Through this innovative public-private partnership, the Memorial Park Conservancy committed to raise $55M of capital; Uptown Development Authority pledged $50M; and all partners agreed to work together to secure a targeted trails federal grant for $30M. Additionally, a long-range maintenance and operations funding plan was crafted—and funded—for all projects and greenspaces included in this 10-year effort.
Buffalo Bayou Park
Next up was a visit to the Buffalo Bayou (that is what they call rivers in Houston!) Park, developed and operated by another stellar public/private partnership—the Buffalo Bayou Partnership. The devastation of the recent floods was clearly visible; massive erosion and siltation problems now mar this new water’s edge park. Despite this condition, the park’s trails were full of joggers and folks out for an evening stroll or bike ride.
Designed by SWA Landscape Architects, the park is intended to serve as a natural buffer for stormwater and it served that purpose exactly during the recent massive floods.
One highlight was visiting the park’s restaurant, which was hosting a painting class. All of the tables were filled with millennials sipping wine and enjoying passed hors d’oeuvres as they painted their canvases. The room had a terrific vibe as the participants enjoyed the park setting, good food and wine, and each other’s company.
Historic Market Square Park
Shellye Arnold then took me to my final stop on the Houston parks tour, Historic Market Square Park, a delightful historic park in the center of downtown. A modern shade structure and small cafe featuring Greek food is centrally located to the park and a moving memorial landscape to the 911 tragedy are memorable park components. We also enjoyed a “Yellow Rose” IPA at the Carafe, an establishment located in the oldest building in Houston. Lastly, we finished off an amazing day of park experiences at Discovery Green and its restaurant, the Grove. Located in front of the Convention Center, this amazing art park has a beautiful allée of live oak and striking art elements.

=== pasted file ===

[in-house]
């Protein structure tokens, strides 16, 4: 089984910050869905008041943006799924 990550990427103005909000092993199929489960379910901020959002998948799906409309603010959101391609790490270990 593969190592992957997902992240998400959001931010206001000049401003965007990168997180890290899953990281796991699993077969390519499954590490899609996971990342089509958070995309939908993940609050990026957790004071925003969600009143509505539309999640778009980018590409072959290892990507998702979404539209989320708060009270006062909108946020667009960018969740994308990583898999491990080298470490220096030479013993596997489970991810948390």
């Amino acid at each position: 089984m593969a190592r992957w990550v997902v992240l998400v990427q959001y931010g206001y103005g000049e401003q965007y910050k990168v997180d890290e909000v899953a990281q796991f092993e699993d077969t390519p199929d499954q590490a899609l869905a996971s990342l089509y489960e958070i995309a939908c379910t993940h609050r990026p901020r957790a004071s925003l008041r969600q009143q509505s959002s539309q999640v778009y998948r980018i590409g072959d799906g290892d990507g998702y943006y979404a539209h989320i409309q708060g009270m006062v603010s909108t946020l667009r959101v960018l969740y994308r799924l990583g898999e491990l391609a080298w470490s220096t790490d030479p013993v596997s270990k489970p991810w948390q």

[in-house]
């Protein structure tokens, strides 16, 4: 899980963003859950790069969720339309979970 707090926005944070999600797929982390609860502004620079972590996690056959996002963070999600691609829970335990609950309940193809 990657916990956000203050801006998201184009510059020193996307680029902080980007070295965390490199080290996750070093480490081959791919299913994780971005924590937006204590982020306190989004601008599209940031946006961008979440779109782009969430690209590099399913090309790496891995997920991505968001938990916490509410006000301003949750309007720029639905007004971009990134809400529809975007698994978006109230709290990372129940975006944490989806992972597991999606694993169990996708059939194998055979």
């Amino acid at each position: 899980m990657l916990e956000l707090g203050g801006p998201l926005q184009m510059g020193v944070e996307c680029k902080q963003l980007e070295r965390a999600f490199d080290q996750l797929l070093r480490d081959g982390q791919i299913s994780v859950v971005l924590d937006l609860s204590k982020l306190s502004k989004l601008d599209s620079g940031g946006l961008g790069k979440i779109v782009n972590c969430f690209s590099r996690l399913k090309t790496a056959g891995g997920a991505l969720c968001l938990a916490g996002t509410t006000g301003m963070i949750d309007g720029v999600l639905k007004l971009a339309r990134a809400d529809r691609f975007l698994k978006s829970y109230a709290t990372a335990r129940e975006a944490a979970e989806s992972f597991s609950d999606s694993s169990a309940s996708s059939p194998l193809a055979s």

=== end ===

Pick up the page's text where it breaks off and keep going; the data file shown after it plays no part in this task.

The project was sponsored by Houston’s major philanthropic foundations and guided by the Project for Public Spaces with the intent of transforming a concrete wasteland into a dynamic community green space. According to Shellye, downtown was not a very pleasant place to visit not too long ago, but the massive investment in well programmed and maintained public landscapes has helped to rebrand the city, drawing visitors and residents back into downtown to work, live, and enjoy life…even on a Wednesday night in February! Designed by Hargreaves Associates out of San Francisco, the design was led by landscape architect Mary Margaret Jones, FASLA.
Houston seems to have cracked the code on P4s (Public/Private Park Partnerships). I think I will need more time on my next visit to see all that is going on with parks and landscape architecture in this amazingly diverse, resilient, and economically vibrant city!
Tomás Herrera-Mishler, ASLA, is the CEO and President of the Balboa Park Conservancy and co-chair of ASLA’s Parks and Recreation Professional Practice Network (PPN).